The first thing that Elizabeth said to Mary, once she was filled with the Holy Spirit, was: “Blessed are you among women, and blessed is the fruit of your womb.”  Henceforth no one can have any valid reason for not praying the Hail Mary.  The first line—“Hail Mary, full of grace, the Lord is with you”—came directly from Heaven, through the mouth of an archangel.  The next one—“Blessed are you among women, and blessed is the fruit of your womb”—came directly from the Holy Spirit, through the mouth of a righteous woman He had just filled with Himself.  As for the rest of the prayer, the fact that Mary is holy is obvious from God’s choice of her for her mission, and we’ll see in greater detail… what it means that she is the Mother of God and prays for us sinners.  If angels and the Holy Spirit Himself can address her as they have, we have the highest of precedents for lovingly doing so ourselves.

Even if St. Luke hadn’t told us that Elizabeth was filled with the Spirit when she blessed Mary and the Fruit of her womb, we would have been compelled to come to the same conclusion ourselves.  How else would Elizabeth have known the extraordinary blessing Mary had just received? How would she even have known that Mary was pregnant?  Obviously the communication wasn’t very swift in those days.  Mary didn’t hear the astonishing news of Elizabeth’s pregnancy until six months after the fact, and that news didn’t even come from Elizabeth, but from the angel.  So Elizabeth couldn’t have known what had happened to Mary in the past few days except by divine revelation.

The revelation is even more extraordinary than the awareness of Mary’s pregnancy. Elizabeth called Mary “the mother of my Lord”!  Mary herself was probably still coming to terms with the incredible significance of just Who it was that was now living in her womb, and when she goes to visit her cousin she is greeted with: “You are the mother of my Lord!”  Elizabeth’s humility is also evident, since she speaks to someone much younger than herself with such respect and deference.  “Why is this granted to me, that the mother of my Lord should come to me?  Behold, when the voice of your greeting came to my ears, the babe in my womb leapt for joy.”  The very presence of Mary is a gift from God that brings joy and grace, of which Mary’s elder considers herself unworthy.

Let us, then, welcome any “visitation” of the Blessed Virgin Mary that God might deign to grant us in his mercy and love for us.  For she will bring with her the grace of the Holy Spirit, being his precious spouse in the ineffably profound manner we will understand fully only in Heaven.  But let us open our hearts to receive a little bit of Heaven even now…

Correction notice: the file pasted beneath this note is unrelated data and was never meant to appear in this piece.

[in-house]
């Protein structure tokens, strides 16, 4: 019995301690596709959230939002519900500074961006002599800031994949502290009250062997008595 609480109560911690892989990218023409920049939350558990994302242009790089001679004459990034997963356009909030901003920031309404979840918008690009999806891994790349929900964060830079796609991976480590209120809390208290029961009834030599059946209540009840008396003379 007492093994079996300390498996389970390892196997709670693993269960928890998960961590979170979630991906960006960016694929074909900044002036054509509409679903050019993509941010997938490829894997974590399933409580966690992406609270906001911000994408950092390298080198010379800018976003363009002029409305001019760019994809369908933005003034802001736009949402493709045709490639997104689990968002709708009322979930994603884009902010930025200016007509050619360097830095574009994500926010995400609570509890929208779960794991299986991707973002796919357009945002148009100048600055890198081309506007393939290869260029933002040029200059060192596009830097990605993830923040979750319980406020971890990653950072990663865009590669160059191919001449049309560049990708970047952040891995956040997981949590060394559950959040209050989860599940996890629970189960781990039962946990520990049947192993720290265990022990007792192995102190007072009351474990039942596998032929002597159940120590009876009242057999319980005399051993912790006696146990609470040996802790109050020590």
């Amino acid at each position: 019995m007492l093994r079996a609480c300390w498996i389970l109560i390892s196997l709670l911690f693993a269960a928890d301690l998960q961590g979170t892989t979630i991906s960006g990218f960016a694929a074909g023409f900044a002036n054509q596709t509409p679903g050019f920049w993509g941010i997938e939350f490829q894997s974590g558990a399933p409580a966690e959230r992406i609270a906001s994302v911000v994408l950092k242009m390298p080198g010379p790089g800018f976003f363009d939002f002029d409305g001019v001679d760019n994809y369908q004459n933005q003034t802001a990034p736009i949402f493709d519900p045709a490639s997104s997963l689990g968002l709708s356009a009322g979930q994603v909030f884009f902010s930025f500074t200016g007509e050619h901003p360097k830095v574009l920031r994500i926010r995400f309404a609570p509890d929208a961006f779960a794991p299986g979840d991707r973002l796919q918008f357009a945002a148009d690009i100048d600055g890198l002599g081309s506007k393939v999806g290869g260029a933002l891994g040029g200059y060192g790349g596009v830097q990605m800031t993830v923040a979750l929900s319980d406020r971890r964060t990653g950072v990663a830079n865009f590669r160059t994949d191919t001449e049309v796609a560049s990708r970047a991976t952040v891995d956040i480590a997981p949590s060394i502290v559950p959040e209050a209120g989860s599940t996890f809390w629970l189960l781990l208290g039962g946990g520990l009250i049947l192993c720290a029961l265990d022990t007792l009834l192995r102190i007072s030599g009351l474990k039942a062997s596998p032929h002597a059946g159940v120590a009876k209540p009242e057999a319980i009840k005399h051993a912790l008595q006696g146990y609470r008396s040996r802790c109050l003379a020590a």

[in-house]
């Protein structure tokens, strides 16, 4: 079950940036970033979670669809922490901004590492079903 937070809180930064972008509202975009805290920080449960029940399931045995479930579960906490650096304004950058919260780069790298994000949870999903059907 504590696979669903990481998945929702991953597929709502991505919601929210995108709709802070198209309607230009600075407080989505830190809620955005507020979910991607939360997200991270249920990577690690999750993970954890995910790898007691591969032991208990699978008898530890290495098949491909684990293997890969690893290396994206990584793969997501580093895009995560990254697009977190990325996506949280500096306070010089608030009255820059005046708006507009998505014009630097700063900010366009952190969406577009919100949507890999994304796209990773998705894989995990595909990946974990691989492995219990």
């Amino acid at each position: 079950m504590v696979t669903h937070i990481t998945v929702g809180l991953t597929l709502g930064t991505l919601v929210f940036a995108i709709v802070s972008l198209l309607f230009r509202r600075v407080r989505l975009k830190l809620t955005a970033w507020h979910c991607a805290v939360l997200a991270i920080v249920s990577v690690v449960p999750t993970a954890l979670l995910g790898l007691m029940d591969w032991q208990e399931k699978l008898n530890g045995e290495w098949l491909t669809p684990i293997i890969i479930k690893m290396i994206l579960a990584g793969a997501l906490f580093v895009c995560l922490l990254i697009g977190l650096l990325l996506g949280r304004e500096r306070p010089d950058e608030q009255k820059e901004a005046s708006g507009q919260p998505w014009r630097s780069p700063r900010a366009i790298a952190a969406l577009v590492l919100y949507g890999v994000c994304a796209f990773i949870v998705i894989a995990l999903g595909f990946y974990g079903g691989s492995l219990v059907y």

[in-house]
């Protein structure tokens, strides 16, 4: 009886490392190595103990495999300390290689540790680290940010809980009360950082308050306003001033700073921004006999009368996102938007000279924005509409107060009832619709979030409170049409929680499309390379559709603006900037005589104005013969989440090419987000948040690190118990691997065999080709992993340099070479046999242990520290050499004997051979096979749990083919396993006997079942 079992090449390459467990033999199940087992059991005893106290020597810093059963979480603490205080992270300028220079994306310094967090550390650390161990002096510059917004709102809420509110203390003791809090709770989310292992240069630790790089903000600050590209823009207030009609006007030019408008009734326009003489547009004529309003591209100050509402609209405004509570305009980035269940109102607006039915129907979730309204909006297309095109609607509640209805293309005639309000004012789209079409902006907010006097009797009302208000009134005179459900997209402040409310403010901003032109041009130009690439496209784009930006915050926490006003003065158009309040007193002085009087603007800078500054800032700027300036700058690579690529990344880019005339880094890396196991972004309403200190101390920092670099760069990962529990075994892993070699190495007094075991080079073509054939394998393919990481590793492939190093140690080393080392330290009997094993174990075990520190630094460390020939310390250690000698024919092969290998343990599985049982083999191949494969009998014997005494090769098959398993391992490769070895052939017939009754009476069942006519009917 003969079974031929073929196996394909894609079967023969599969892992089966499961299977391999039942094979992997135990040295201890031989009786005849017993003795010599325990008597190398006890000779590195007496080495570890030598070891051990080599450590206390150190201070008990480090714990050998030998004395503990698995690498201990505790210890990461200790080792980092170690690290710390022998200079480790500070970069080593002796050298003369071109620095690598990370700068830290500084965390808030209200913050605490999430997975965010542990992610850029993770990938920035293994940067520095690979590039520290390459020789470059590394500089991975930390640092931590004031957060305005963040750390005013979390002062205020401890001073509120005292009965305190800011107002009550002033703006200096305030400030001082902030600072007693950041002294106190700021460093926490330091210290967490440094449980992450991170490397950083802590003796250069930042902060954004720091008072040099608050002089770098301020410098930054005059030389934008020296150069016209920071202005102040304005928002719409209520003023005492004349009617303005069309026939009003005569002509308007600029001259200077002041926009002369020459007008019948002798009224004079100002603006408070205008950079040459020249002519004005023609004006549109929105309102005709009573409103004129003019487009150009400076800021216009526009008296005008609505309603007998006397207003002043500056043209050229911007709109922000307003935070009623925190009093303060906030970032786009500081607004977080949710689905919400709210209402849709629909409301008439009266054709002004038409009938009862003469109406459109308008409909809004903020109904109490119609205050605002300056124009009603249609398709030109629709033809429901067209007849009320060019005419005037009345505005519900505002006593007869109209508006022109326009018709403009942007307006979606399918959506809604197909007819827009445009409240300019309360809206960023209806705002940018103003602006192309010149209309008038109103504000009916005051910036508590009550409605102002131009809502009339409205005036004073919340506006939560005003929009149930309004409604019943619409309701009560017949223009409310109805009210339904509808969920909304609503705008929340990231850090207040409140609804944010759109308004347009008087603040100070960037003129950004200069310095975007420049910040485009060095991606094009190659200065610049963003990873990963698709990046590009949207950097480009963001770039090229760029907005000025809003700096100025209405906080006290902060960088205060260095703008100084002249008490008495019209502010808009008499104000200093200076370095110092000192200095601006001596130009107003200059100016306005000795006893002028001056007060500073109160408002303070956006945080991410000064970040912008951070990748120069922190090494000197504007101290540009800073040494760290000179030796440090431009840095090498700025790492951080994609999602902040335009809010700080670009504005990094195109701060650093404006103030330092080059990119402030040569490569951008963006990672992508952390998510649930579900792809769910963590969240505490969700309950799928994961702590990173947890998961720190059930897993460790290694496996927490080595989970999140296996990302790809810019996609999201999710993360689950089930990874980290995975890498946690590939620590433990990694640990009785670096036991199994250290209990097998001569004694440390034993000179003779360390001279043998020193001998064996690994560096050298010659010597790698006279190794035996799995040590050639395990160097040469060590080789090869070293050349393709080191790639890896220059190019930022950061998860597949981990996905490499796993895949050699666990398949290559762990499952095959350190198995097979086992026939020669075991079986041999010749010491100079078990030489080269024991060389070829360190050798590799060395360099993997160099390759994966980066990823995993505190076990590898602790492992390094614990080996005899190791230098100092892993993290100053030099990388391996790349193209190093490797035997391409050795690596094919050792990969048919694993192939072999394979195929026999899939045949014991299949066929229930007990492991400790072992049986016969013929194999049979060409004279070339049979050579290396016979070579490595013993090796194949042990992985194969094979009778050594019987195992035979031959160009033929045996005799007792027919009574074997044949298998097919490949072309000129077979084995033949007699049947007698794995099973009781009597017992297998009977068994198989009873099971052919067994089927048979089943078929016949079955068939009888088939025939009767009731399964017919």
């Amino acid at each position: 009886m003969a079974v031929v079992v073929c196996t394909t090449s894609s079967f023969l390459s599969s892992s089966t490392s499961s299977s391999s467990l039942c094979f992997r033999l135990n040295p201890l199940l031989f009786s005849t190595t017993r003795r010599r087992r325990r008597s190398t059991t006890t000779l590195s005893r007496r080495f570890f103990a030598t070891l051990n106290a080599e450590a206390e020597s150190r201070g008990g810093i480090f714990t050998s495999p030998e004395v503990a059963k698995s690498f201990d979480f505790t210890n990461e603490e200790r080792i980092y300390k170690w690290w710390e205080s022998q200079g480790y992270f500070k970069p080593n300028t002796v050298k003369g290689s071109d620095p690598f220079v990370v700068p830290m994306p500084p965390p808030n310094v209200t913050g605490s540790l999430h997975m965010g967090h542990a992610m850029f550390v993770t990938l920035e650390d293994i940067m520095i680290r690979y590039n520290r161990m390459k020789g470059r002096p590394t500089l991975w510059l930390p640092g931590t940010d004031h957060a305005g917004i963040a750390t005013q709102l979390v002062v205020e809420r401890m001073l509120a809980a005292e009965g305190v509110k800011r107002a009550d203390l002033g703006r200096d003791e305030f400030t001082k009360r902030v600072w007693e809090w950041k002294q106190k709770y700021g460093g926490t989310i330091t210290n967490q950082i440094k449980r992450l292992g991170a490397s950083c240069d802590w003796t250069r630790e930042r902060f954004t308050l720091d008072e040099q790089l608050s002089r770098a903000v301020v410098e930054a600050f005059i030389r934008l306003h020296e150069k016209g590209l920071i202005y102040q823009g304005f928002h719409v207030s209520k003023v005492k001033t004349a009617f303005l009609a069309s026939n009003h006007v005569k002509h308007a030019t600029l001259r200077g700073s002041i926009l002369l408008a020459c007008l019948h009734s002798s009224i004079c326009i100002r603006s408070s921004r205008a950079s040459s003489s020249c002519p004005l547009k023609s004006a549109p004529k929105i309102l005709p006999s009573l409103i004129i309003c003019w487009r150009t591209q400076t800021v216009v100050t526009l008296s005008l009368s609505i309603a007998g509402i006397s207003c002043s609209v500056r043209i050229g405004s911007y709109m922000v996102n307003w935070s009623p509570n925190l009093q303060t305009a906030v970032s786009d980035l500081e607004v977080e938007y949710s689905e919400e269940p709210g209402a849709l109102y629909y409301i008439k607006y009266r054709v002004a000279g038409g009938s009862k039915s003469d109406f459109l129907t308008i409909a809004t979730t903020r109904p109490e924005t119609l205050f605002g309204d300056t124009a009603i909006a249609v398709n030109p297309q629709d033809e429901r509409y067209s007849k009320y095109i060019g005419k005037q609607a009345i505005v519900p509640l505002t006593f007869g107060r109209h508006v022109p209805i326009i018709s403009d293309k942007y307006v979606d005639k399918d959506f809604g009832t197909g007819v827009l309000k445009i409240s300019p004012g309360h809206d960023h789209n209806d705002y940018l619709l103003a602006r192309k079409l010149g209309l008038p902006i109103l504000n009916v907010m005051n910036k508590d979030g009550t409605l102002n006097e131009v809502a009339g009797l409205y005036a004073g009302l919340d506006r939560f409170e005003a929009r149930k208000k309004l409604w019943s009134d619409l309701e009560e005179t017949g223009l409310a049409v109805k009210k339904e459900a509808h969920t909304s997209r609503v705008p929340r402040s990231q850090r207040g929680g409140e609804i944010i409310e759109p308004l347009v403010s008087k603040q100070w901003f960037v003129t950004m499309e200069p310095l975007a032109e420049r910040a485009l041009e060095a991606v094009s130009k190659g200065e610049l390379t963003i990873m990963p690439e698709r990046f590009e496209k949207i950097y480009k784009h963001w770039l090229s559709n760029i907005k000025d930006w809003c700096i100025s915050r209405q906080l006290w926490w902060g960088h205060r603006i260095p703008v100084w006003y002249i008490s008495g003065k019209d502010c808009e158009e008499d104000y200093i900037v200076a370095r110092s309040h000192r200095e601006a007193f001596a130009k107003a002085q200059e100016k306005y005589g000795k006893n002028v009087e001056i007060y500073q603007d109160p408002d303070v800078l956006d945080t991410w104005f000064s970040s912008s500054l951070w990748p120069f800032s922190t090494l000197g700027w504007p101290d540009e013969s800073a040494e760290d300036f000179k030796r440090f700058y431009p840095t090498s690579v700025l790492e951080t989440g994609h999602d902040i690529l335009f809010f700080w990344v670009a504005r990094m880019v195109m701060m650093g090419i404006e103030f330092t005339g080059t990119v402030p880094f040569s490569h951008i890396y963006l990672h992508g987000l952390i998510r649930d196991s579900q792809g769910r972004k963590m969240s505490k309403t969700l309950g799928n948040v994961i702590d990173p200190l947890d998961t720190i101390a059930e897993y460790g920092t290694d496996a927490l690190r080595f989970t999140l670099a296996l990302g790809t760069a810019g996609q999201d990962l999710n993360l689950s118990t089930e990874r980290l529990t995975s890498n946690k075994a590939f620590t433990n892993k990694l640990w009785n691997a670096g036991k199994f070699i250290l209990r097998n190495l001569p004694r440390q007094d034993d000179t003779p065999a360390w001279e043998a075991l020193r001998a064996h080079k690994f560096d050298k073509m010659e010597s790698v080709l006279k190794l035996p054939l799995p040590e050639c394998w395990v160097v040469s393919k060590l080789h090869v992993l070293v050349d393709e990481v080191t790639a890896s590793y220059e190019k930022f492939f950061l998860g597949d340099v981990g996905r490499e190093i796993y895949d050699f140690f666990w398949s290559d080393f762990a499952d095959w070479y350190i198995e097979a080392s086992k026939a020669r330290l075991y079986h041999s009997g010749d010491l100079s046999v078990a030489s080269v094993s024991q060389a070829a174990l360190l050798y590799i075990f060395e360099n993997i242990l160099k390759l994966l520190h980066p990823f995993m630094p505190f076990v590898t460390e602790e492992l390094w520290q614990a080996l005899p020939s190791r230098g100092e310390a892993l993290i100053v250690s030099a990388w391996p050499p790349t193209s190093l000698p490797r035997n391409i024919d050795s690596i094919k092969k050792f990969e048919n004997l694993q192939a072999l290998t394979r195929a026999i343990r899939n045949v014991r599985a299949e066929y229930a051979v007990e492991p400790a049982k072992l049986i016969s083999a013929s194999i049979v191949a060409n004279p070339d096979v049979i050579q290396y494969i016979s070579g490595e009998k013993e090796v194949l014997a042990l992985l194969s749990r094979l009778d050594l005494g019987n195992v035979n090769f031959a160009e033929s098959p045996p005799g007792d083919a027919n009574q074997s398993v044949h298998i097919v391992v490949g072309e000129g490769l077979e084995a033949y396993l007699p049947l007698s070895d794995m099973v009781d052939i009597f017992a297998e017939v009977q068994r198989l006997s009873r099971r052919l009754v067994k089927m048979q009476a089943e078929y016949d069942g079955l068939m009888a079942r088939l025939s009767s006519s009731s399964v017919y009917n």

Receive the Sweet-Fire

[I gave this homily on the feast of Pentecost in 2005.]

Since this is the day of Pentecost, I thought I’d talk about fire.  We heard in the reading from the Acts of the Apostles that the Holy Spirit chose to appear in the form of tongues of fire. 

Now why fire for the Holy Spirit? Well for one thing, fire is a source of light and of heat.  Fire purifies precious metals, and in general, it is a symbol of dynamic passionate energy and love, and here we speak of fire from God.  As we heard in our Office this morning, the text combines the images of fire and water and says that the fountain of the Holy Spirit pours down, gushes down, onto the apostles in flaming streams.  It’s a way of trying to express the lavishness, the power, the energy, the bright Uncreated Light and Glory of God the Holy Spirit, who is being given to us this very day as we celebrate this holy mystery.  The material fire and the spiritual fire both have different elements to them, positive and negative, because fire can be a destructive thing.  But we’ll get into that in a bit.

In the novel by Michael O’Brien called A Cry of Stone, the little heroine, who is a Native American woman, speaks about different kinds of spiritual fire.  Their language is very full of concrete images and not of abstract concepts, so it’s easier to connect to sometimes.  She talks first of all about what she calls the sweet-fire.  The sweet-fire is the grace, the love of God, something she experiences when she goes before Jesus in the tabernacle in the church.  She says she feels this sweet-fire coming into her.  It doesn’t hurt, but it burns in a beautiful and loving way.  It’s a torrent of love that comes to her from Jesus, and she in her own heart returns it to Him, in her own simple way of loving Him back in gratitude.

The sweet-fire is also something that she sees in other people when she sees goodness in them, and love.  In the eyes of a young man who she came to love like a brother, when he loved her she said she saw the sweet-fire in his eyes.  The Holy Spirit brings us the sweet-fire today if we’re open to it, if we want it and if we want to return our love for God’s love.

But there’s another kind of fire, which she called a bile-fire.  Now this fire comes either from the demons or from someone who’s in the grip of evil.  It’s a dark stream of anger or hatred or bitterness that comes out of people, something that is evil and destructive.  There’s no light in this bile-fire.  It’s like hellfire.  You know, some people have said about Hell, that it’s a fire that burns but does not give light.  You’re in the flames but you’re also in darkness at the same time, and that’s the fire of the devil. As a matter of fact, in another of Michael O’Brien’s novels, the character of the antichrist invokes the devil as “he who hath the form of black flame.”  This is the bile-fire, the dark evil flame that is exactly the opposite of the sweet-fire of the Holy Spirit that we’ve come to receive today.